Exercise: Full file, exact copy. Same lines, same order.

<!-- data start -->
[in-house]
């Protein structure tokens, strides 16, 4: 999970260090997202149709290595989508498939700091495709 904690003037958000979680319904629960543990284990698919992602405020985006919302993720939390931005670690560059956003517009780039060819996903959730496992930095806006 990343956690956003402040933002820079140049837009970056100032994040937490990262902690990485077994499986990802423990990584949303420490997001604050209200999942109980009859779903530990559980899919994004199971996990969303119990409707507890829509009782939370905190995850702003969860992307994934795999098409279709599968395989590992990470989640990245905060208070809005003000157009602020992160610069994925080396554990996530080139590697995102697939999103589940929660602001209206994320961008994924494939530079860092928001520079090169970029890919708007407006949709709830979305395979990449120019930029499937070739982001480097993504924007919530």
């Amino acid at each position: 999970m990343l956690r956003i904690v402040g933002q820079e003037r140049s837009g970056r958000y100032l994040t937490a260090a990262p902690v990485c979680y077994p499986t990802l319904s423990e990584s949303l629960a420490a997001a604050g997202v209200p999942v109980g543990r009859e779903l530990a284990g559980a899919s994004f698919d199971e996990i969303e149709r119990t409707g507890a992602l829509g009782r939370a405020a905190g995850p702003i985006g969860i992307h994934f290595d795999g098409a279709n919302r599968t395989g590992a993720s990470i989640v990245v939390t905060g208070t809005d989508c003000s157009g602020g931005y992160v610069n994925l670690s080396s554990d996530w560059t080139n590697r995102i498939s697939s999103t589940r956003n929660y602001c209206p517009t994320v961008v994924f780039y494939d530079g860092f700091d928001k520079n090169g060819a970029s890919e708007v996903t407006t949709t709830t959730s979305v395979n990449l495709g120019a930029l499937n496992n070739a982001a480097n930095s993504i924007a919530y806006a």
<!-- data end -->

[in-house]
């Protein structure tokens, strides 16, 4: 999970260090997202149709290595989508498939700091495709 904690003037958000979680319904629960543990284990698919992602405020985006919302993720939390931005670690560059956003517009780039060819996903959730496992930095806006 990343956690956003402040933002820079140049837009970056100032994040937490990262902690990485077994499986990802423990990584949303420490997001604050209200999942109980009859779903530990559980899919994004199971996990969303119990409707507890829509009782939370905190995850702003969860992307994934795999098409279709599968395989590992990470989640990245905060208070809005003000157009602020992160610069994925080396554990996530080139590697995102697939999103589940929660602001209206994320961008994924494939530079860092928001520079090169970029890919708007407006949709709830979305395979990449120019930029499937070739982001480097993504924007919530």
């Amino acid at each position: 999970m990343l956690r956003i904690v402040g933002q820079e003037r140049s837009g970056r958000y100032l994040t937490a260090a990262p902690v990485c979680y077994p499986t990802l319904s423990e990584s949303l629960a420490a997001a604050g997202v209200p999942v109980g543990r009859e779903l530990a284990g559980a899919s994004f698919d199971e996990i969303e149709r119990t409707g507890a992602l829509g009782r939370a405020a905190g995850p702003i985006g969860i992307h994934f290595d795999g098409a279709n919302r599968t395989g590992a993720s990470i989640v990245v939390t905060g208070t809005d989508c003000s157009g602020g931005y992160v610069n994925l670690s080396s554990d996530w560059t080139n590697r995102i498939s697939s999103t589940r956003n929660y602001c209206p517009t994320v961008v994924f780039y494939d530079g860092f700091d928001k520079n090169g060819a970029s890919e708007v996903t407006t949709t709830t959730s979305v395979n990449l495709g120019a930029l499937n496992n070739a982001a480097n930095s993504i924007a919530y806006a």